Light-Toned Material in Melas Chasma
NASA/JPL/UArizona
Light-Toned Material in Melas Chasma
PSP_002630_1695  Science Theme: Geologic Contacts/Stratigraphy
This observation shows an outcrop of bright material in Melas Chasma, part of the giant Valles Marineris trough system.

These troughs contain many bright deposits, often layered. The origin of these materials is still not known, but is the subject of much study because answering this question will provide important information regarding the geologic history of Mars.

In this image, some layers are visible, but much of the surface has a strange scalloped texture. The cause of this texture is unclear, but it is likely related to the mechanism of erosion of these deposits as well as their physical nature.

These materials are being eroded by winds, forming elongated ridges called yardangs. These winds may also be responsible for the small-scale scalloped texture. Also, landslides have produced some talus cones, composed of piles of loose debris; these are visible in places, mostly near the base of the mound, as wedge-shaped features containing many boulders.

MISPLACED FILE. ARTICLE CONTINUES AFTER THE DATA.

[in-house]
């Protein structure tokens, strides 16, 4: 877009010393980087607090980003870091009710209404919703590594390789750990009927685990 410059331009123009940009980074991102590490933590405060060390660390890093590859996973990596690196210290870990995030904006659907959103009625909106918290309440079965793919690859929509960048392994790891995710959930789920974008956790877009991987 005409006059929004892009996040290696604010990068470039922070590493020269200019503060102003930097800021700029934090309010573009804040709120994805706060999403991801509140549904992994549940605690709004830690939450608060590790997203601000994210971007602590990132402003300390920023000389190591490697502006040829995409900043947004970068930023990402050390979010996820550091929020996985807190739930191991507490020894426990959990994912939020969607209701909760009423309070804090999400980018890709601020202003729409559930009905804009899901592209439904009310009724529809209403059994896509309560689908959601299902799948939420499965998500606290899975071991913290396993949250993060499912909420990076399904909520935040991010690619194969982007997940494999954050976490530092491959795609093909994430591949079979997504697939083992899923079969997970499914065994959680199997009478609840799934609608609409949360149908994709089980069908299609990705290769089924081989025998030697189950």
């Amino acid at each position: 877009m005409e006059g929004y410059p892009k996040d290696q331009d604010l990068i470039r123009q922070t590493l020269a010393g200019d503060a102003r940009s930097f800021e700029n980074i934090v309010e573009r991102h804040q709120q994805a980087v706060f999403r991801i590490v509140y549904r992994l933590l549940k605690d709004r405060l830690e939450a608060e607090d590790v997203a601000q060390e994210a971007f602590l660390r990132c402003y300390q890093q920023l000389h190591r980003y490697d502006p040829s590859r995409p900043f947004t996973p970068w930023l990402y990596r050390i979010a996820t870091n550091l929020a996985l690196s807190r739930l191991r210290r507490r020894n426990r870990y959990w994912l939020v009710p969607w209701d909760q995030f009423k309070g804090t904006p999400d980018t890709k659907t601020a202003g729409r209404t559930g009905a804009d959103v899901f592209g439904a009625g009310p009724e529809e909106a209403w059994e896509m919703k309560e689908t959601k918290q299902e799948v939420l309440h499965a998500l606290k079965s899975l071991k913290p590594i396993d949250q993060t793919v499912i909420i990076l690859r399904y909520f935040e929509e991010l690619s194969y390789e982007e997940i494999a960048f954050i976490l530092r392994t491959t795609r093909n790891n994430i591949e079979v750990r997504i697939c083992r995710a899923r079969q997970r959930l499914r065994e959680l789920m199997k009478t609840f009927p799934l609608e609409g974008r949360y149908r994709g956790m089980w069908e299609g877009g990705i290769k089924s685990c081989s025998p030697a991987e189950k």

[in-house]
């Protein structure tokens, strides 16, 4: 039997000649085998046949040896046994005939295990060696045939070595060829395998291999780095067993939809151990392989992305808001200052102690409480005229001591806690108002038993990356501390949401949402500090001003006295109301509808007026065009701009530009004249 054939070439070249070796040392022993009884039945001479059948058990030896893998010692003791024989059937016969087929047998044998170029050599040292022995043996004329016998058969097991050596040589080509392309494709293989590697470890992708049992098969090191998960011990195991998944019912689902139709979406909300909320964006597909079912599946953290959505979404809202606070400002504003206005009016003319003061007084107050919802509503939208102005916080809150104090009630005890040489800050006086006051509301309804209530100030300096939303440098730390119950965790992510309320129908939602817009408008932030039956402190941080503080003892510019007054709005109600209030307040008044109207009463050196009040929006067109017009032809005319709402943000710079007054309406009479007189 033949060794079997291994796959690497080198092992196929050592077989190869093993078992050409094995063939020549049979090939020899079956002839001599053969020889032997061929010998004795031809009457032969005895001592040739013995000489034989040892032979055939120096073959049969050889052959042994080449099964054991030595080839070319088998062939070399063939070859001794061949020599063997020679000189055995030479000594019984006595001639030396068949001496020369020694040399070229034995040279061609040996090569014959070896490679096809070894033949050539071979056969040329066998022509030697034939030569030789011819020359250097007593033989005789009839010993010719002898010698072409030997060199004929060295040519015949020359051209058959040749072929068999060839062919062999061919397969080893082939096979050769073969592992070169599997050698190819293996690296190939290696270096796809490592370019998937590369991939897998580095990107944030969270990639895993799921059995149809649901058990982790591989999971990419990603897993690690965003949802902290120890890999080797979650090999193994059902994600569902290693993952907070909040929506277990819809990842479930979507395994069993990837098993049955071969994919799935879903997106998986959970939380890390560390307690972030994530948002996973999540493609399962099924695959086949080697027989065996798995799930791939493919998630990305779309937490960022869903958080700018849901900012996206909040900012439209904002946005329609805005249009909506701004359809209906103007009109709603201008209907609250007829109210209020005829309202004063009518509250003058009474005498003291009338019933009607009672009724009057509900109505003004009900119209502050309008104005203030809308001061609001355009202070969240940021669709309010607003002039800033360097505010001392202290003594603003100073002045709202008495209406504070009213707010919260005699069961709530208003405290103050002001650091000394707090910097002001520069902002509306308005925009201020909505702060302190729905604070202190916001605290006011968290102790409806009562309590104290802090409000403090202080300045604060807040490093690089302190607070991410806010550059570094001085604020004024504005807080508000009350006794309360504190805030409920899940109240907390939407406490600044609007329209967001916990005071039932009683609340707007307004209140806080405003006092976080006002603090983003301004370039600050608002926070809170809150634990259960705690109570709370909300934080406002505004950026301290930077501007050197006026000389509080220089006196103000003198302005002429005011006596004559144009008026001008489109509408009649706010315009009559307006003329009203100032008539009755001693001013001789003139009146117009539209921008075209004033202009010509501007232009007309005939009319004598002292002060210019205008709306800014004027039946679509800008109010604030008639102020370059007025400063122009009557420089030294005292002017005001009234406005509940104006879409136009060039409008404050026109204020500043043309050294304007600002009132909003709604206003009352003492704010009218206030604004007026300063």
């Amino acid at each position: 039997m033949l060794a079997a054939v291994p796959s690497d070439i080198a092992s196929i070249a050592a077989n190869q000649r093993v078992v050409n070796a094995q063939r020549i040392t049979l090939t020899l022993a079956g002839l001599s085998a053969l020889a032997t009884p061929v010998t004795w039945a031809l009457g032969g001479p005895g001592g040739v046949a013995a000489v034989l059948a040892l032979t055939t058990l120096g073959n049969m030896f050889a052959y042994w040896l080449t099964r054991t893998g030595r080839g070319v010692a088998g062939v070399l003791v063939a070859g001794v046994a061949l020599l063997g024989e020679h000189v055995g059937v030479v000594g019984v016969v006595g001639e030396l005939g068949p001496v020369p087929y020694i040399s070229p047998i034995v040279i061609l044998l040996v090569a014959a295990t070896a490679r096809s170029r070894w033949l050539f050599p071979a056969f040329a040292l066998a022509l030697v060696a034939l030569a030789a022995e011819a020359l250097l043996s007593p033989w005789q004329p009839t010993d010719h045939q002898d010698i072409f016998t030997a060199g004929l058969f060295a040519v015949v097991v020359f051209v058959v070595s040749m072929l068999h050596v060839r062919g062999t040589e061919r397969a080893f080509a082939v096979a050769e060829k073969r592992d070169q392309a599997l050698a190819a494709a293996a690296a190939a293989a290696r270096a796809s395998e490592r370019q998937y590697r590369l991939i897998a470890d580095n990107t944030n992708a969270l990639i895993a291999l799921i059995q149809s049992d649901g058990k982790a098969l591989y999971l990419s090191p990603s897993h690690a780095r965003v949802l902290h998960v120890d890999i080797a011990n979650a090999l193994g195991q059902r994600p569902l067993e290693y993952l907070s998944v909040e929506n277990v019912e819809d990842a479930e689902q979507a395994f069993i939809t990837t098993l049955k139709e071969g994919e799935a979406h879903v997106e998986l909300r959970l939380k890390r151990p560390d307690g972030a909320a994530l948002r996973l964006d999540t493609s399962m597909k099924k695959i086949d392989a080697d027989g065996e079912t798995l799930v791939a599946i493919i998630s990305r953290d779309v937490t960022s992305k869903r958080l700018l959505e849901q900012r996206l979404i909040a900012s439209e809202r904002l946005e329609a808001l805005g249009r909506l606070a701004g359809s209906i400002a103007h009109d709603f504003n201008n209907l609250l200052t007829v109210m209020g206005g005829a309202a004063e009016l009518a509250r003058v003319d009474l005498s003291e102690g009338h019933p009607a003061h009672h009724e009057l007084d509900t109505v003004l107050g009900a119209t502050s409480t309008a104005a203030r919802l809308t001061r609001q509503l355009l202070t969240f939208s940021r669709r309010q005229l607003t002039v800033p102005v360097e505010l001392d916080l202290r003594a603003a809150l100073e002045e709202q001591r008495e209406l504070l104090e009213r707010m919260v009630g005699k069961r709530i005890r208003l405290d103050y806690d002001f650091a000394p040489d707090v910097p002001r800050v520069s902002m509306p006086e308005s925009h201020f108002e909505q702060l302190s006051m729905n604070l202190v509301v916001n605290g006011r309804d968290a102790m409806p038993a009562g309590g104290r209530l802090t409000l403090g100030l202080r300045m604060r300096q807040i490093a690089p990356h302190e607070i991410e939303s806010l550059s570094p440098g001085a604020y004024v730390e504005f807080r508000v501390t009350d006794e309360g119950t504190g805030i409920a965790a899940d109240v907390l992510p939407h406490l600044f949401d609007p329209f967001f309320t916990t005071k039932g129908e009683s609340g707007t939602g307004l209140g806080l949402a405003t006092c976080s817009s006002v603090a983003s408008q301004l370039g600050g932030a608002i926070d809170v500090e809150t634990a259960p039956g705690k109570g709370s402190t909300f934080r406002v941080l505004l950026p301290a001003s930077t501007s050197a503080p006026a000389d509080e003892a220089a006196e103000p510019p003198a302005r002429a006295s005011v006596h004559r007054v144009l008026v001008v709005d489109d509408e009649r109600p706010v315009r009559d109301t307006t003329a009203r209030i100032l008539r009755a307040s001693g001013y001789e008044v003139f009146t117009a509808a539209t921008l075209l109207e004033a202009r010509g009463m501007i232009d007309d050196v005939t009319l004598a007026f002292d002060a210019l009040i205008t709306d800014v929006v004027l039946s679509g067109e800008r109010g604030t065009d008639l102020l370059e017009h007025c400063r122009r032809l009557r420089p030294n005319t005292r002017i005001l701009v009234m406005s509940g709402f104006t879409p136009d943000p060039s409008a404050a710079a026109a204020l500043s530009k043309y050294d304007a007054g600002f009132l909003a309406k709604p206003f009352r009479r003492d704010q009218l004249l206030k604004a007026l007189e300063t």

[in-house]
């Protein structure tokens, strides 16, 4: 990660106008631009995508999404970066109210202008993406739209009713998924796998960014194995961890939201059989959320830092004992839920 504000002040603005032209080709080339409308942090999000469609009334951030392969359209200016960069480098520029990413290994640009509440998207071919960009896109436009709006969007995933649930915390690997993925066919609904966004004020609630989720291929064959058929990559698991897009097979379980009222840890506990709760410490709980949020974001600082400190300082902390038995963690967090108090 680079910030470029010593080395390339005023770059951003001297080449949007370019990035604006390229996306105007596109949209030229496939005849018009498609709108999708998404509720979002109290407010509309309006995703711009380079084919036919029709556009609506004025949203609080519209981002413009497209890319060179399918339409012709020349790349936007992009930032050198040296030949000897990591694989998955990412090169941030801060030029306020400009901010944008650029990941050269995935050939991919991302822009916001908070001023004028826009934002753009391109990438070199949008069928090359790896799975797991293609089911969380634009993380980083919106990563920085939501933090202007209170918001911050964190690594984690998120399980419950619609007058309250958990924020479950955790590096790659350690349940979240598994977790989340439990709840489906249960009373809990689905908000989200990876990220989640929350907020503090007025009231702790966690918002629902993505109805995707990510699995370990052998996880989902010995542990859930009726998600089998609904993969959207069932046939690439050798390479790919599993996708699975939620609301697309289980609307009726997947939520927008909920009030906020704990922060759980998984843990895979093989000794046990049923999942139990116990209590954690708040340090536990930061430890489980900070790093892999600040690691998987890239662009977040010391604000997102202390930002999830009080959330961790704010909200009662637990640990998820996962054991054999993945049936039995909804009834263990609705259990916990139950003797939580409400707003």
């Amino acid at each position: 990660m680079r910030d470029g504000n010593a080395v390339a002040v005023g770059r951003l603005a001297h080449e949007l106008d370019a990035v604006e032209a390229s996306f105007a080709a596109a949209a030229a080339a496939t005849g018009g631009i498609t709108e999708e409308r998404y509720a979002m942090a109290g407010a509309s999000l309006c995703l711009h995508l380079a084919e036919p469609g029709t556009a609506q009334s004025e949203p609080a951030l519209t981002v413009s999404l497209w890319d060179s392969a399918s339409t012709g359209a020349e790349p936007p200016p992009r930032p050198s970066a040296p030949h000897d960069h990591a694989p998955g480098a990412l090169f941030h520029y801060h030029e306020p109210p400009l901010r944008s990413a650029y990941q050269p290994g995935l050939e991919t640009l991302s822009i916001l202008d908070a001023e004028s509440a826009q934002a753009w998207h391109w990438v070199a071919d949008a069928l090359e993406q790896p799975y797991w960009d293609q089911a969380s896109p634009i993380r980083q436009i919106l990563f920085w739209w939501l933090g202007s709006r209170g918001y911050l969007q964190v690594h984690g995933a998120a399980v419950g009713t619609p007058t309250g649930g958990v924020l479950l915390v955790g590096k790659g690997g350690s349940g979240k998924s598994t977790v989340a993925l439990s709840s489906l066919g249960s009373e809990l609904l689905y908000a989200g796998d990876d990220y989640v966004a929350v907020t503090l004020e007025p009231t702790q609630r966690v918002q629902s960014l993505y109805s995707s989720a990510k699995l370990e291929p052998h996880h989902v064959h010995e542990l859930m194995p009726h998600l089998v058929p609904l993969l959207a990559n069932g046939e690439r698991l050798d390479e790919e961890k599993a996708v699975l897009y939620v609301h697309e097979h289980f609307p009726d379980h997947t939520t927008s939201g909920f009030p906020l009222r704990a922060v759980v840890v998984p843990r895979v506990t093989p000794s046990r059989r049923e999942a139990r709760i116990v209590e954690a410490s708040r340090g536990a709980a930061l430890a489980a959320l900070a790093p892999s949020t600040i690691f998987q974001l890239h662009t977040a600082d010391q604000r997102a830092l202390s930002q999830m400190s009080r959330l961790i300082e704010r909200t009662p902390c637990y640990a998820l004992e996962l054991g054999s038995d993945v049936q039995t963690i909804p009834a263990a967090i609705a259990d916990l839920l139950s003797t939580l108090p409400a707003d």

Written by: Colin Dundas  (14 March 2007)

This is a stereo pair with PSP_005953_1695.
 
Acquisition date
17 February 2007

Local Mars time
15:41

Latitude (centered)
-10.275°

Longitude (East)
286.240°

Spacecraft altitude
264.8 km (164.6 miles)

Original image scale range
26.5 cm/pixel (with 1 x 1 binning) so objects ~79 cm across are resolved

Map projected scale
25 cm/pixel and North is up

Map projection
Equirectangular

Emission angle
8.5°

Phase angle
64.0°

Solar incidence angle
56°, with the Sun about 34° above the horizon

Solar longitude
185.5°, Northern Autumn

For non-map projected images
North azimuth:  97°
Sub-solar azimuth:  9.6°
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POSTSCRIPT
NASA’s Jet Propulsion Laboratory, a division of the California Institute of Technology in Pasadena, Calif., manages the Mars Reconnaissance Orbiter for NASA’s Science Mission Directorate, Washington. The HiRISE camera was built by Ball Aerospace and Technology Corporation and is operated by the University of Arizona.